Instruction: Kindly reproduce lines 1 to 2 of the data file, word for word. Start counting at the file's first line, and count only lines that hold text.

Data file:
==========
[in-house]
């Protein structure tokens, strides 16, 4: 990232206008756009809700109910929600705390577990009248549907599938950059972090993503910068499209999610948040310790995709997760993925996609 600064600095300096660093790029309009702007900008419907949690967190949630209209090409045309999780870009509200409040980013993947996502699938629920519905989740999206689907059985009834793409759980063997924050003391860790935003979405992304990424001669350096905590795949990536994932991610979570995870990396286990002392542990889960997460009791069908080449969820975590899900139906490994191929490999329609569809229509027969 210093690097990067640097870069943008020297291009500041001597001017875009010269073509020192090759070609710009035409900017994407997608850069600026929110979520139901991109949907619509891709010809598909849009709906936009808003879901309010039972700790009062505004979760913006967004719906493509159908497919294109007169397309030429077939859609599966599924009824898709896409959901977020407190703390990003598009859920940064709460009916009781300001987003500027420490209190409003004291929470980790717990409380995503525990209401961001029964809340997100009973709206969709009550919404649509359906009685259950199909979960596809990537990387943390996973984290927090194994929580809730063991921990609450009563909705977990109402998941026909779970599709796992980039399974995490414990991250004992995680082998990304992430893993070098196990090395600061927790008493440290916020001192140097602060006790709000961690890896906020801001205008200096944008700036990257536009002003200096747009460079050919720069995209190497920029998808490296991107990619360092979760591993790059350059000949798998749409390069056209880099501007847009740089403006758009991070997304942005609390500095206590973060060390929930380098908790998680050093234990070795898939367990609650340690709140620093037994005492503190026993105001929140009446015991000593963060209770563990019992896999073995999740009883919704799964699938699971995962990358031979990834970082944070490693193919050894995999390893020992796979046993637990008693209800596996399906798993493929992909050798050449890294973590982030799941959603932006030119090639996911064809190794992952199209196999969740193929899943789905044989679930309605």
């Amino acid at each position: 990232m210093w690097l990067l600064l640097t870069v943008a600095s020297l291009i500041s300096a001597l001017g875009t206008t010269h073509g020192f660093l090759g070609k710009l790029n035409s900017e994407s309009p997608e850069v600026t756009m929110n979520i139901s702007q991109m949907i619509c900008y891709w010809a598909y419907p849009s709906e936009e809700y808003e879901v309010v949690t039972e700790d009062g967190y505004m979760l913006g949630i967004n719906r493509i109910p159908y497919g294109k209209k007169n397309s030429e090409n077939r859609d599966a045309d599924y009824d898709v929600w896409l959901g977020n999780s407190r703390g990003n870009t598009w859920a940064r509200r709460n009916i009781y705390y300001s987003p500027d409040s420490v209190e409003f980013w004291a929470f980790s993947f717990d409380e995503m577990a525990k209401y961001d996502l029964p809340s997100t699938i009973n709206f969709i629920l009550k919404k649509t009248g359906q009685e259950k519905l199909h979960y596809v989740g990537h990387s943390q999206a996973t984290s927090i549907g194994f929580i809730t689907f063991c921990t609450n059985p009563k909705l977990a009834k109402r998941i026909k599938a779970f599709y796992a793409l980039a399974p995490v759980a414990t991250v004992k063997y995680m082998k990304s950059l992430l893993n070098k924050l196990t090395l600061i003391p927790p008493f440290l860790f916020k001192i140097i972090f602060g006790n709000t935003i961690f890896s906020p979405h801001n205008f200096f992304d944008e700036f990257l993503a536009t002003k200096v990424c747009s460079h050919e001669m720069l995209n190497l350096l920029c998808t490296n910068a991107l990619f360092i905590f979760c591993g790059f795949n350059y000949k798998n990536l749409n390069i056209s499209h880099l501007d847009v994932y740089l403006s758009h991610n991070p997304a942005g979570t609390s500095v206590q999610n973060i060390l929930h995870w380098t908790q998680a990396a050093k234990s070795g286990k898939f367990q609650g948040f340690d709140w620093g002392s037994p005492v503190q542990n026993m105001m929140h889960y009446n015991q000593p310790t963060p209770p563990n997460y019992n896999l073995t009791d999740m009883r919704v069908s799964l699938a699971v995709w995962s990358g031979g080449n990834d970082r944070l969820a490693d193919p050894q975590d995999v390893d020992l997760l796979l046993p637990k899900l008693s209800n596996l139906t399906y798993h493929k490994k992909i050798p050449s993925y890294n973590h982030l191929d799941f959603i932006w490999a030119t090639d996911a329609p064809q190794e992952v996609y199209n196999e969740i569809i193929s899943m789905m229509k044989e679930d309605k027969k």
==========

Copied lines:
[in-house]
């Protein structure tokens, strides 16, 4: 990232206008756009809700109910929600705390577990009248549907599938950059972090993503910068499209999610948040310790995709997760993925996609 600064600095300096660093790029309009702007900008419907949690967190949630209209090409045309999780870009509200409040980013993947996502699938629920519905989740999206689907059985009834793409759980063997924050003391860790935003979405992304990424001669350096905590795949990536994932991610979570995870990396286990002392542990889960997460009791069908080449969820975590899900139906490994191929490999329609569809229509027969 210093690097990067640097870069943008020297291009500041001597001017875009010269073509020192090759070609710009035409900017994407997608850069600026929110979520139901991109949907619509891709010809598909849009709906936009808003879901309010039972700790009062505004979760913006967004719906493509159908497919294109007169397309030429077939859609599966599924009824898709896409959901977020407190703390990003598009859920940064709460009916009781300001987003500027420490209190409003004291929470980790717990409380995503525990209401961001029964809340997100009973709206969709009550919404649509359906009685259950199909979960596809990537990387943390996973984290927090194994929580809730063991921990609450009563909705977990109402998941026909779970599709796992980039399974995490414990991250004992995680082998990304992430893993070098196990090395600061927790008493440290916020001192140097602060006790709000961690890896906020801001205008200096944008700036990257536009002003200096747009460079050919720069995209190497920029998808490296991107990619360092979760591993790059350059000949798998749409390069056209880099501007847009740089403006758009991070997304942005609390500095206590973060060390929930380098908790998680050093234990070795898939367990609650340690709140620093037994005492503190026993105001929140009446015991000593963060209770563990019992896999073995999740009883919704799964699938699971995962990358031979990834970082944070490693193919050894995999390893020992796979046993637990008693209800596996399906798993493929992909050798050449890294973590982030799941959603932006030119090639996911064809190794992952199209196999969740193929899943789905044989679930309605």